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Now that classic episodes of Roy Underhill’s “The Woodwright’s Shop” are available I’ve been looking at some of the earliest episodes. They are fascinating for a number of reasons and I enjoy them more now than when I first saw them years ago. Now I appreciate the genius of Roy as a amazing teacher and entertainer. His knowledge of traditional woodworking coupled with his enthusiasm and energy is infectious. It makes learning enjoyable.

I recently saw two episodes from his first season some 30 years ago. He was building a rocking chair from green white oak. He rived the parts from the log, turned them on spring pole lathe and bent those that needed it in ways so simple you just had to say, “duh!” His commentary throughout was the “how” and “why” of what he was doing, but all the while he provided all sorts of interesting information about the tools, wood grain, and historical anecdotes both interesting and funny. In the second episode he demonstrated how to make the strips of white oak for the rocker’s seat and then how to weave it. Part of the weaving included a really clever yet simple way to interlock the ends of two strips with just a couple knife cuts. And yes, of course I was just waiting for one of the classic “Roy gets injured” scenes but it didn’t happen this time.

And there’s another interesting aspect of watching these programs from long ago. When they first aired, woodworker’s appetites for using hand tools was nothing like it is today. Yet here was Roy preaching and teaching their use. He was so far ahead of most of the woodworking world back then he must today be considered a visionary.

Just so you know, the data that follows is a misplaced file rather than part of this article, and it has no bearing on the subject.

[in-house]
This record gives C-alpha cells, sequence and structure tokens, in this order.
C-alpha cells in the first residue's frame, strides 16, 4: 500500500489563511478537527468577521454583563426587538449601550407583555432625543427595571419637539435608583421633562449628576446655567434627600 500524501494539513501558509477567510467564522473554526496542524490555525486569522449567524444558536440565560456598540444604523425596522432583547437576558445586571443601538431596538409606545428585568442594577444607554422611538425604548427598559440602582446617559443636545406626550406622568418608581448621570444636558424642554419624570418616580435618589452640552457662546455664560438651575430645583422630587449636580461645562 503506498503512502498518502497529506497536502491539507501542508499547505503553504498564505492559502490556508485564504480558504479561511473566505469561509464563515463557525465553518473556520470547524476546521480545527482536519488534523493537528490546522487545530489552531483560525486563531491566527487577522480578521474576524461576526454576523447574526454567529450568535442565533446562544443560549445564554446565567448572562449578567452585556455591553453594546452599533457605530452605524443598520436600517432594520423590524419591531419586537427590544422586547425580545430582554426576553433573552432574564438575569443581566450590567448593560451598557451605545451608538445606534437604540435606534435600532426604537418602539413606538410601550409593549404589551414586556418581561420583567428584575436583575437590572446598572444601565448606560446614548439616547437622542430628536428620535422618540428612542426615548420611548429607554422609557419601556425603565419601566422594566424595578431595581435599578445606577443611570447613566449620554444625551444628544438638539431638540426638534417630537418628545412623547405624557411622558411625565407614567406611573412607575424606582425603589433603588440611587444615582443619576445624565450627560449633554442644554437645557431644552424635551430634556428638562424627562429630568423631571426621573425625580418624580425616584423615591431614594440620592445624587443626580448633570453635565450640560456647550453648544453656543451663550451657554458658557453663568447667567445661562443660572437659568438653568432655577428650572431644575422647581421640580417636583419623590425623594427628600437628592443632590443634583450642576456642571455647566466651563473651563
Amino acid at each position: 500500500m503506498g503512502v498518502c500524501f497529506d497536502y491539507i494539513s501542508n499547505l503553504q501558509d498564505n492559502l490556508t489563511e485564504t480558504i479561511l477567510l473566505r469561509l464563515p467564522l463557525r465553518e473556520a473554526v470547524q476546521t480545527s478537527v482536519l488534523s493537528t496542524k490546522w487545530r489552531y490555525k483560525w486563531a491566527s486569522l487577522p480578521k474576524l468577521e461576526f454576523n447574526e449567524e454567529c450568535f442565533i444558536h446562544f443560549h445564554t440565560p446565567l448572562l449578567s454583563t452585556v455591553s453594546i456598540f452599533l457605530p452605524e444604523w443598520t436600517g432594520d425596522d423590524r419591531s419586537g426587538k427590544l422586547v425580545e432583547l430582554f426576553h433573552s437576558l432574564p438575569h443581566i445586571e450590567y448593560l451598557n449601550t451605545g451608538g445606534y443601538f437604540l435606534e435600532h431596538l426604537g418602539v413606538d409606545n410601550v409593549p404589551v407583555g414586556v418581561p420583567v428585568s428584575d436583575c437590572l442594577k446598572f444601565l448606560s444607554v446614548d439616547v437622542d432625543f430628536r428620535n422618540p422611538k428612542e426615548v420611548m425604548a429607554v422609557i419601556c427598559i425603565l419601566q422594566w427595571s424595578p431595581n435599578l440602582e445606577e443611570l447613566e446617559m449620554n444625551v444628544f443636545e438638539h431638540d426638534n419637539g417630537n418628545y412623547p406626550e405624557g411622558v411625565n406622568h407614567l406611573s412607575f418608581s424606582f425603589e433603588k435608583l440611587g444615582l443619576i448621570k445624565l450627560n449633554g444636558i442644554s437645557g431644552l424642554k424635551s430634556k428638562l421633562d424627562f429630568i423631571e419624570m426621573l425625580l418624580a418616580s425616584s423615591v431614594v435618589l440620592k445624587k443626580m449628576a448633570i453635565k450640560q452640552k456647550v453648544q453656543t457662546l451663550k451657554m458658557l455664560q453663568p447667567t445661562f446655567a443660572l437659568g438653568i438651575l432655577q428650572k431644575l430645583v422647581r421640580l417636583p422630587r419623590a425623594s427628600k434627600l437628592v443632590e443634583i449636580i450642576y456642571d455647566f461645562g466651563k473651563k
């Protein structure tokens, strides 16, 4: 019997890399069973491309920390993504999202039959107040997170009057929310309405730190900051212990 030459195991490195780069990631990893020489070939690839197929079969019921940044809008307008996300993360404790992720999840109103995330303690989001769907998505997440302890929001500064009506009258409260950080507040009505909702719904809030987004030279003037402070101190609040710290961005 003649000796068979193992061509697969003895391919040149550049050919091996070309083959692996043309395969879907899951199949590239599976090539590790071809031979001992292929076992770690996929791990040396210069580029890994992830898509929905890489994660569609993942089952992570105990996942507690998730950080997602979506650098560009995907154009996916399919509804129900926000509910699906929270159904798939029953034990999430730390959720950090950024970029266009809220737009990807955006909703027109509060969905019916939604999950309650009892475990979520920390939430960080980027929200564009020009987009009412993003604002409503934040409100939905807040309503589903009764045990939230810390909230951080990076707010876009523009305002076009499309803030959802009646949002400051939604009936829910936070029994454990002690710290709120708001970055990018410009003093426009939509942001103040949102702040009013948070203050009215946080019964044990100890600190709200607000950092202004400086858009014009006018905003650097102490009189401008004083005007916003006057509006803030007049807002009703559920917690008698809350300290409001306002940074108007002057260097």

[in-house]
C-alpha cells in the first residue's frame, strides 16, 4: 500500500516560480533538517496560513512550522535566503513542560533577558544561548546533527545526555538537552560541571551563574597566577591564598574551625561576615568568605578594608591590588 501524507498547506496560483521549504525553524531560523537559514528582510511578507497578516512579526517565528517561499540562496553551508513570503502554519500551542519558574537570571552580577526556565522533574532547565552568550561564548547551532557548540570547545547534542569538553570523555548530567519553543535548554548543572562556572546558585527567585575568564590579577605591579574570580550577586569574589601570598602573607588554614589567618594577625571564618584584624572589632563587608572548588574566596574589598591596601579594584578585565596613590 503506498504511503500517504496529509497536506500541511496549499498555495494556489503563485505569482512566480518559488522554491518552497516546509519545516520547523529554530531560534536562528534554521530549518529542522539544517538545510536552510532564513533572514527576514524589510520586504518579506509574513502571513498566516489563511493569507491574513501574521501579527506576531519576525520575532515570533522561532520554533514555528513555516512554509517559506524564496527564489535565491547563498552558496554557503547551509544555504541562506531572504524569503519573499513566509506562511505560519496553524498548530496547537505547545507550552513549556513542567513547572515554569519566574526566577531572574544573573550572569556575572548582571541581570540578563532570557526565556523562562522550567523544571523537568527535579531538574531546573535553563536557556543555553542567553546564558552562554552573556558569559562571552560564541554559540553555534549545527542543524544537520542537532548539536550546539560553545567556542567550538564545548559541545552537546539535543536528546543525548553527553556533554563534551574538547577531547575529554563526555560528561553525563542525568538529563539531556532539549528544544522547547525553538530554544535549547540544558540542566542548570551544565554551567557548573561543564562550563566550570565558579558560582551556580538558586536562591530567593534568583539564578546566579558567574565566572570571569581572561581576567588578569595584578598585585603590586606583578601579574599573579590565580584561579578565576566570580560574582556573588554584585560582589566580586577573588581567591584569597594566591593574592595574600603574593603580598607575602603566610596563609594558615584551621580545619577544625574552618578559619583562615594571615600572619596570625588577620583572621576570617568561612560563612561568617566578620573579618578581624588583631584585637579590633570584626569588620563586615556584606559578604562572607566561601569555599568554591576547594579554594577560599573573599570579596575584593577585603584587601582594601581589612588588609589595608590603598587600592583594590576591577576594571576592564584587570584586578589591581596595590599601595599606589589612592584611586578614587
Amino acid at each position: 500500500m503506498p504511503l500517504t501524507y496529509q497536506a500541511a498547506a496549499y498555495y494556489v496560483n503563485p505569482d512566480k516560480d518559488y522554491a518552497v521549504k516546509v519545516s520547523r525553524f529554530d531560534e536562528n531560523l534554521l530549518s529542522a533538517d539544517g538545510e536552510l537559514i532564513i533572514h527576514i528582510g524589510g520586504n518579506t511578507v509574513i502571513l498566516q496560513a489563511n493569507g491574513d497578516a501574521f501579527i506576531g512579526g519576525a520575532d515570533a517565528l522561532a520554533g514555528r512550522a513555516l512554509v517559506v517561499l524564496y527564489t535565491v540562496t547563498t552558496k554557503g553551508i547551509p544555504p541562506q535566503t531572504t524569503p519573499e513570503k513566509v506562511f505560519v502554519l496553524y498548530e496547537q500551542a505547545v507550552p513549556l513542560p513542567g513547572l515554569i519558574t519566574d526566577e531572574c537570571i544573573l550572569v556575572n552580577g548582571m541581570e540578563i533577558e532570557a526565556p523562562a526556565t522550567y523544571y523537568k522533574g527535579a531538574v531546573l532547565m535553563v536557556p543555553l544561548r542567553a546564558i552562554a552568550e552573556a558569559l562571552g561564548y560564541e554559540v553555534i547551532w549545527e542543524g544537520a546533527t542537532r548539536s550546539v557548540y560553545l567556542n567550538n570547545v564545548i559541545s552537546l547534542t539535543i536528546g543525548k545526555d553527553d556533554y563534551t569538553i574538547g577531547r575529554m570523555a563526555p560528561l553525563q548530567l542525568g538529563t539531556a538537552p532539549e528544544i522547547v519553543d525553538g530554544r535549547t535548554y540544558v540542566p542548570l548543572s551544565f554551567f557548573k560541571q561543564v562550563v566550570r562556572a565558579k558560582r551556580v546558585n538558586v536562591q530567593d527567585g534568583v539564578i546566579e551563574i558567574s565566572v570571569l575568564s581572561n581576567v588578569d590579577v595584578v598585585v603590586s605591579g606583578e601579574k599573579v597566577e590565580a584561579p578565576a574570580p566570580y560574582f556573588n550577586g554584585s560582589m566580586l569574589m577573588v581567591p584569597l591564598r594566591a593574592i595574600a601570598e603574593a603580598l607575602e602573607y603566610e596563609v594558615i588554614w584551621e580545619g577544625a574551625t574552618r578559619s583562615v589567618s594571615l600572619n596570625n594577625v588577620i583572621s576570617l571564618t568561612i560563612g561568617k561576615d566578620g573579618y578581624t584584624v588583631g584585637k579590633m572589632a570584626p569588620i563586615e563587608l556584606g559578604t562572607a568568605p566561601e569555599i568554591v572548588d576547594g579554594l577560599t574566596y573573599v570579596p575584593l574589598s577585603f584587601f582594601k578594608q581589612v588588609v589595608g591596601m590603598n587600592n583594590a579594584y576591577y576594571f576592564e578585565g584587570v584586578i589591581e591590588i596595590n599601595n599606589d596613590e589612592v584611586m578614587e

About every month a season of “The Woodwright’s Shop” is being released (already available are seasons 1-4 and 20). Each season is available on a two disc DVD set. You can also view these classics on our streaming video web site. You can watch the 20th anniversary episode for free. Until August 15 you get four days of free viewing on the streaming site so if you’re up for a woodworking video fest now’s the time to start.

– Steve Shanesy






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  • ronin4711

    Is it just me or you see the same?
    I have no doubt about his knowledge in carpentry/cabinetry, as much as he tries to make his episodes entertaining, Roy is a goofball to say the least…

  • switzforge

    I am just about through with season 1. I found Roy several years into the series and have never seen these early episodes. They are all great I just can’t get enough. Pure simple and to the point. I have to admit that the blacksmithing episode was a bit painful to watch. He was way to distracted talking to take a good heat, but it was fun to watch never the less and for those who have never done any forge work, it still get the point across that this to id within the reach of anyone who wants to give it a try.

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